A comparative study of human rights issues in the novels of Ngugi Wa Thiong’o, Alex la Guma and Chinua Achebe.
Tugume, Benon Guarantee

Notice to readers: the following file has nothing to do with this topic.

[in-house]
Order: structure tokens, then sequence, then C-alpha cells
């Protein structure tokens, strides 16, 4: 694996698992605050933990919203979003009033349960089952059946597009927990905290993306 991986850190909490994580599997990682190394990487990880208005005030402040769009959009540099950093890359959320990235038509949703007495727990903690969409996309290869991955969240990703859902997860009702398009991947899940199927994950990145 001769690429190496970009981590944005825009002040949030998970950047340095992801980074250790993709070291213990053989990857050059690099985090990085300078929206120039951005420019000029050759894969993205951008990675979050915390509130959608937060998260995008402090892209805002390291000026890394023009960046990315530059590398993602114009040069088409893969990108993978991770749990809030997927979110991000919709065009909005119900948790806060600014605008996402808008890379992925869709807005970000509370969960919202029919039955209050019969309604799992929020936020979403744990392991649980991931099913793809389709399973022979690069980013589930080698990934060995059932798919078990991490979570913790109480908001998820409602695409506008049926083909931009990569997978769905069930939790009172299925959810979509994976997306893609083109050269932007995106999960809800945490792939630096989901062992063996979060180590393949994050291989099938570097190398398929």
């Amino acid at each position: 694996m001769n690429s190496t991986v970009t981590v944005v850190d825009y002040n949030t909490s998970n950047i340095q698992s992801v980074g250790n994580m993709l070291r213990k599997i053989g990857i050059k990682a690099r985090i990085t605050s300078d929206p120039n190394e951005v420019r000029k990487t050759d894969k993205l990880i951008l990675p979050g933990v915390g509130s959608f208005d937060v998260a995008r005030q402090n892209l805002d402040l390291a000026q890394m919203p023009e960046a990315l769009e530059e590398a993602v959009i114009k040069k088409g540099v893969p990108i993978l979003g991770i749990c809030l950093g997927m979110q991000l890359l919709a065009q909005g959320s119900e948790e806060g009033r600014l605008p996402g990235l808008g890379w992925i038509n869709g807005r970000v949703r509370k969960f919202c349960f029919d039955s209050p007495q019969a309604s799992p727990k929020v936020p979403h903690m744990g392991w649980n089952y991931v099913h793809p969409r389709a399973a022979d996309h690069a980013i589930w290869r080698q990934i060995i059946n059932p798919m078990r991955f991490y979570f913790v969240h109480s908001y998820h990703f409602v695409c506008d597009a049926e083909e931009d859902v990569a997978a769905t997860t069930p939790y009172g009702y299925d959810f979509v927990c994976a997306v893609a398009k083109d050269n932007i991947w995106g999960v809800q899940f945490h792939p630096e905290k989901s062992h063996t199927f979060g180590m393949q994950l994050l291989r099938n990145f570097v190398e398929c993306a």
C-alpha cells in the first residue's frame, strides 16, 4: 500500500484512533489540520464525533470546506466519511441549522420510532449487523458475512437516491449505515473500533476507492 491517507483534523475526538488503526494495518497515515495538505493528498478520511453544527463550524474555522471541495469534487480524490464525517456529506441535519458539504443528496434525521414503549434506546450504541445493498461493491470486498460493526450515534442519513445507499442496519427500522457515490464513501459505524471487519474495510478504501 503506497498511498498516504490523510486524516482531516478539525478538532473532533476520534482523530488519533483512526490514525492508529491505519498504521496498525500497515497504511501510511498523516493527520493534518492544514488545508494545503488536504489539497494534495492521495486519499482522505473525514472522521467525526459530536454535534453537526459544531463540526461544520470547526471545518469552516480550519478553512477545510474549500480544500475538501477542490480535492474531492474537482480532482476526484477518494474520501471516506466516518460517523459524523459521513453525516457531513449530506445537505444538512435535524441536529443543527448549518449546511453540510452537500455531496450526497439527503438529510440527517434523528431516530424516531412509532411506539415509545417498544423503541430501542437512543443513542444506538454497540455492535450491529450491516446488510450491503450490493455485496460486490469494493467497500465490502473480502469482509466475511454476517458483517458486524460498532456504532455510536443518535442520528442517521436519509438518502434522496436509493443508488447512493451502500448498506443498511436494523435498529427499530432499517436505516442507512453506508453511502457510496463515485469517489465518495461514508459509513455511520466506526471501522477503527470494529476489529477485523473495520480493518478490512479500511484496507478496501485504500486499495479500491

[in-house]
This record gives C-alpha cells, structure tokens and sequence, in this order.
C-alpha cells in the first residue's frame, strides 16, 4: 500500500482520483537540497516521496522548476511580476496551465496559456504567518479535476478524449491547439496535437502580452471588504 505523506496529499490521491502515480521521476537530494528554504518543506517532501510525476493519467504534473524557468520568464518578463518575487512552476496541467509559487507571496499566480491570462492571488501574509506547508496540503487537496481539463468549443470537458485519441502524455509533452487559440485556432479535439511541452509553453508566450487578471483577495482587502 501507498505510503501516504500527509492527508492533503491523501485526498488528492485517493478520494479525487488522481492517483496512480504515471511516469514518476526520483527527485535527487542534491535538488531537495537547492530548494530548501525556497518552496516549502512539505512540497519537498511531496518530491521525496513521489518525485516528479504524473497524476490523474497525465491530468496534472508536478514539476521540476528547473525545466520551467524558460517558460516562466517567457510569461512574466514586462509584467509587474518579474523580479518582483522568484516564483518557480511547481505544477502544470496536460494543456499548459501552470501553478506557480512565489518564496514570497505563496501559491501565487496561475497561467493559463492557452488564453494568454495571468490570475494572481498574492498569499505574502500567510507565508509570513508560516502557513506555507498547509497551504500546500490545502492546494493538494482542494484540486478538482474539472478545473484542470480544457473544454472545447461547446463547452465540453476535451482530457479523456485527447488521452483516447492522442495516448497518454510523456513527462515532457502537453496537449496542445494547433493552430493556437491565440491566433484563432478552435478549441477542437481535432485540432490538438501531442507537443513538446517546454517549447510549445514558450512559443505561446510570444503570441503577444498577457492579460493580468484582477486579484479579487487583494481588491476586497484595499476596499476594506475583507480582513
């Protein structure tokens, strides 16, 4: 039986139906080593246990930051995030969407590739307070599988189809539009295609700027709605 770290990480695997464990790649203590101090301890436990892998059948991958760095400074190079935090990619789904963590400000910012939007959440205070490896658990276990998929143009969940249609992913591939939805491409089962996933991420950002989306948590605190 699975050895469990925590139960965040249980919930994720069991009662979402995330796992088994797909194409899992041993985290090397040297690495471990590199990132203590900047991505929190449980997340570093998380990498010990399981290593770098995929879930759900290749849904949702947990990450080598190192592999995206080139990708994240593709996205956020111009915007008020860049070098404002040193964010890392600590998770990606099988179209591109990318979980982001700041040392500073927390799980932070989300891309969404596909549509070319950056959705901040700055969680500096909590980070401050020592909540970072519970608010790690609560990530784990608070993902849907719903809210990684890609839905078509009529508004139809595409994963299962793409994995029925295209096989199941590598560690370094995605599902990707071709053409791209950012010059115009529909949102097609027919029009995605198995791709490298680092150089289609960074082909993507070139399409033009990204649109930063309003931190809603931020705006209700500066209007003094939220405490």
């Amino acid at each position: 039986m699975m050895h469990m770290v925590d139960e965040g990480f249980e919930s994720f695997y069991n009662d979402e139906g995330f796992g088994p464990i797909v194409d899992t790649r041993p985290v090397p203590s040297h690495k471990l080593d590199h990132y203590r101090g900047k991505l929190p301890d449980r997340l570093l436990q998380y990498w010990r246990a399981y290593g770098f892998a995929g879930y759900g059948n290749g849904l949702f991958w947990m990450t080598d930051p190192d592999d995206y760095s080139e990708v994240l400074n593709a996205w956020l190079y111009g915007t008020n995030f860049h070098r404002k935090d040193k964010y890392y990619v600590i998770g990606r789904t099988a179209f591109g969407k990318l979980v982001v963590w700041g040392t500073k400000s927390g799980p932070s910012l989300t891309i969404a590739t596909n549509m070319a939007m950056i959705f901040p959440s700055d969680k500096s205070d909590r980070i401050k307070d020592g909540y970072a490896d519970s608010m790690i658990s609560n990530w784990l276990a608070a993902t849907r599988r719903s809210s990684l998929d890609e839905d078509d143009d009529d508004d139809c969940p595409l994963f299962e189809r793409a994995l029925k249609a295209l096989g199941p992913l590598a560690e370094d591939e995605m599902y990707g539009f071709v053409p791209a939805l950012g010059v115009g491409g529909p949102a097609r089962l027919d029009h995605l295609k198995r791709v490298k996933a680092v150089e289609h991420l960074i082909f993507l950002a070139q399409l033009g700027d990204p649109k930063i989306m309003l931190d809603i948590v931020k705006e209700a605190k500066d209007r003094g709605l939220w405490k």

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This study makes a comparative analysis of human rights issues depicted in the novels of Ngugi wa Thiong'o, Alex La Guma and Chinua Achebe. It discusses cultural rights violation and notes that in Ngugi and Achebe’s novels set in the colonial period, the White man through the church and mission schools violates the cultural rights of Africans by preaching against their culture. He calls Africans heathen and their cultural practices primitive. The White man’s aim of imposing his own culture on Africans is to change their perception of the world around them for easy exploitation of human and natural resources of Africa. In La Guma’s novels, the White establishment considers Blacks subhuman. They use racial discrimination to deny Black people the right to equality with Whites. Through racial discrimination and land alienation, Whites aim to economically disable Africans and turn them into workers on White farms and industries. The study examines the impact of the colonial system and apartheid system on women’s rights in Ngugi and Achebe’s novels; and in La Guma’s novels respectively. The findings reveal that the aforementioned systems exacerbate the conditions of women dominated by men for centuries under a patriarchal system. The study notes that in Achebe’s pre-colonial Ibo society, women are considered as part of man’s property and are not allowed to acquire leadership positions. In Ngugi’s novels, women are passive and subordinate to men either as wives or whores within the Kenyan capitalist economy. Similarly in La Guma’s novels women are passive. They are battered by their frustrated and dehumanized husbands as poverty bites African families. The study notes that the inequality and domestic violence women suffer destabilize the family and affect the growth and development of children. In Achebe’s pre-colonial Ibo society, children’s rights are subjected to the cultural demands of the family and society. Children are mistreated and sacrificed in fulfillment of cultural beliefs. In Ngugi’s novels the colonial system introduces African children to child labour and child soldiering. Children’s rights are also violated in schools by teachers first, by subjecting children to corporal punishment and second, by sexually abusing young girls. On the other hand La Guma’s children are neglected by their parents as families break due to poverty caused by land alienation and apartheid laws. The study examines the White man’s violation of Africans’ ownership rights to their land and labour in Ngugi and La Guma’s novels. Land alienation transforms Africans into proletariats. They are forced to supply cheap labour on farms and industries owned by Whites. Landlessness and poor working conditions ignite the spirit of nationalism which culminates into the struggle for freedom and self-determination. The study concludes by stating that the differences and similarities in the presentation of human rights issues noted above are a result of the authors’ ideological orientation as well as the history of their respective societies. Firstly, Ngugi and La Guma are Marxist writers while Achebe is a realist writer. Secondly, Kenya and South Africa experienced direct rule by White settlers while Nigeria experienced British indirect rule. Finally, the study recommends that since literature describes human rights issues very well, educators and human rights activists should use it to disseminate information on human rights to students and the general population respectively.